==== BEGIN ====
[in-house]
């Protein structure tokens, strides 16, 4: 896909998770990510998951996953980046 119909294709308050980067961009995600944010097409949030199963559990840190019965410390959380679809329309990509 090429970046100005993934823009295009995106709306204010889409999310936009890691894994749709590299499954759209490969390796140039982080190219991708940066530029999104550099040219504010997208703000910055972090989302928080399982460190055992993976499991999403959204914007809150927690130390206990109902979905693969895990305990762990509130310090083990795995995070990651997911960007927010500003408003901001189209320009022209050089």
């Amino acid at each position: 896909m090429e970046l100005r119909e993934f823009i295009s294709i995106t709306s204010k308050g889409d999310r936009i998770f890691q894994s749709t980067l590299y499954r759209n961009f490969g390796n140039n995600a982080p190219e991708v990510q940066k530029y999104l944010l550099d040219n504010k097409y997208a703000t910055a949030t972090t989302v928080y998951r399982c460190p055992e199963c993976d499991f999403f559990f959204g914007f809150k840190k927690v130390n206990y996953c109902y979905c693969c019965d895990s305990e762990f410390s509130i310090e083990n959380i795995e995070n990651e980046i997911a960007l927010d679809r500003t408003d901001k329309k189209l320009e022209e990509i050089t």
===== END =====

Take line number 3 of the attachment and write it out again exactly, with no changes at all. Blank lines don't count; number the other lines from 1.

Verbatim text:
């Amino acid at each position: 896909m090429e970046l100005r119909e993934f823009i295009s294709i995106t709306s204010k308050g889409d999310r936009i998770f890691q894994s749709t980067l590299y499954r759209n961009f490969g390796n140039n995600a982080p190219e991708v990510q940066k530029y999104l944010l550099d040219n504010k097409y997208a703000t910055a949030t972090t989302v928080y998951r399982c460190p055992e199963c993976d499991f999403f559990f959204g914007f809150k840190k927690v130390n206990y996953c109902y979905c693969c019965d895990s305990e762990f410390s509130i310090e083990n959380i795995e995070n990651e980046i997911a960007l927010d679809r500003t408003d901001k329309k189209l320009e022209e990509i050089t």